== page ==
Blog Post Five- Hominin Traits

This week’s lectures, videos, and readings have once again proven to be super interesting.
I really enjoy how this class dives into topics that most of us have probably been taught about in some way or another however briefly it may have been. For example, last week, when we discussed the ways primate’s behavior can often times reflect human nature. I had always known that we shared characteristics to primates but did I know that they sometimes seem to embody human emotions? No. Same with this week. I feel like at some age, I can hardly even remember when I first had this concept put into little noggin’ in elementary school but I know at some point, at a young age, I learned that hominin traits (didn’t know that’s what they were called, of course) can tell us a lot about who we are as humans. This week, we learned even more in depth about traits that inform us about our modern biology.

Let’s start with bipedalism. Or rather, walking on two legs. I feel like, this is the concept that we relate ourselves the most to. The way that this came about is actually pretty cool. The ape species essentially had to adapt by walking on their hind legs to be able to survive when temperatures plummeted making their habitats unlivable. Several plants and animals died. Having the ability to adapt to our environment to survive is one of the most awesome characteristics about being a human. It’s interesting to look back and see this with the ape species thousands of years ago which thus makes this characteristic of ours primal and instinctual and again, I think that’s really cool. The other trait that I think is super neat, yes, neat, is the ability to utilize fossils to understand the world around us and how we got to where we are today. I remember being super into Paleontology as a little kid- specifically dinosaurs because didn’t everyone want to uncover a dinosaur in their backyard? Fossils give us the ability to see how organisms survived and adapted throughout the course of time. It can also tell us quite a bit about geography. The world has changed and shifted so much since the beginning of time and it’s interesting to know that several places in our world used to be bodies of water at one point in time or how erosion has helped us to understand species that once lived. Fossils also help researchers categorize different species and can allow them to see how several species have evolved. Fossils can also show us migration patterns.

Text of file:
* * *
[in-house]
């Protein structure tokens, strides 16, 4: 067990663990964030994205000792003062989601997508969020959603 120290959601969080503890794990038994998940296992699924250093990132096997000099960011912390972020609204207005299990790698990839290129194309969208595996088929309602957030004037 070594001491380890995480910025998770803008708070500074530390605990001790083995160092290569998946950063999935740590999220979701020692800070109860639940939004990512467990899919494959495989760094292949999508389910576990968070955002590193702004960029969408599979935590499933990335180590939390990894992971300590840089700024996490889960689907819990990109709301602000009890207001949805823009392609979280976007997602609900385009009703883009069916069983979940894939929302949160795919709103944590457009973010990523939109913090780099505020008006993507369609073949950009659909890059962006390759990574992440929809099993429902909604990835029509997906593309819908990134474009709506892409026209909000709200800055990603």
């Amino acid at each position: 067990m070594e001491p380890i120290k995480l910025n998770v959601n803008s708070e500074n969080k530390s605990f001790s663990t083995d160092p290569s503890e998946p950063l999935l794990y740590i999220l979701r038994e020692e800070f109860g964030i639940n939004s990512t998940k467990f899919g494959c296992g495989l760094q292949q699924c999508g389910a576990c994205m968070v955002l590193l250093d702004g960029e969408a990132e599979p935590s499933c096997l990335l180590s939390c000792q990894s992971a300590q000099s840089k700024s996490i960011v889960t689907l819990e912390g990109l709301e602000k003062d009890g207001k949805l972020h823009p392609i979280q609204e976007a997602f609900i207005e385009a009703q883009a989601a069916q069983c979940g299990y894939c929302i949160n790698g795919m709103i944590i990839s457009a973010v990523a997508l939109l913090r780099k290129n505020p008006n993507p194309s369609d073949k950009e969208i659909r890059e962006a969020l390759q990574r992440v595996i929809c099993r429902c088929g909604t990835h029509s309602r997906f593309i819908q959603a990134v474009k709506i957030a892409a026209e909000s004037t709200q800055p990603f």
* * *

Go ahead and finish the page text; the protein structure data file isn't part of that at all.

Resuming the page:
All in all- hominin traits are awesome. They give us a good insight into the world we live in now and give us an interesting perspective of the way the world used to be, as well as gives us cool ways of understanding how humans have evolved over time. It’s so incredible to see how the human species has survived and withstood so much over time, it’s wild to think about how much more evolving and growing we are capable of.

One thought on “Blog Post Five- Hominin Traits

  1. I, too, had an attentional focus on bipedalism as a defining trait in human beings, and the relationship this trait establishes between us and our bipedal ancestors is quite significant. Amongst primates, our constant utilization of bipedalism for movement is unique to only us. In a way, it signifies a significant removal from our primate cousins; second only, in my opinion, in apparency to our intelligence, and all the behaviors that come with it. The only other mammal on earth that regularly uses bipedal, alternating gait, movement is the ground pangolin. The ground pangolin lives in Africa, and is similar in appearance to an armadillo, though it is not within the same phylogenic order, as pangolins are more closely related to ant-eaters. This is another example of how evolution drives change in differing species for differing reasons, often with similar results. A pangolin is starkly contrasted in behavior, diet, and sociality to primates, yet also evolved bipedalism though evolution.

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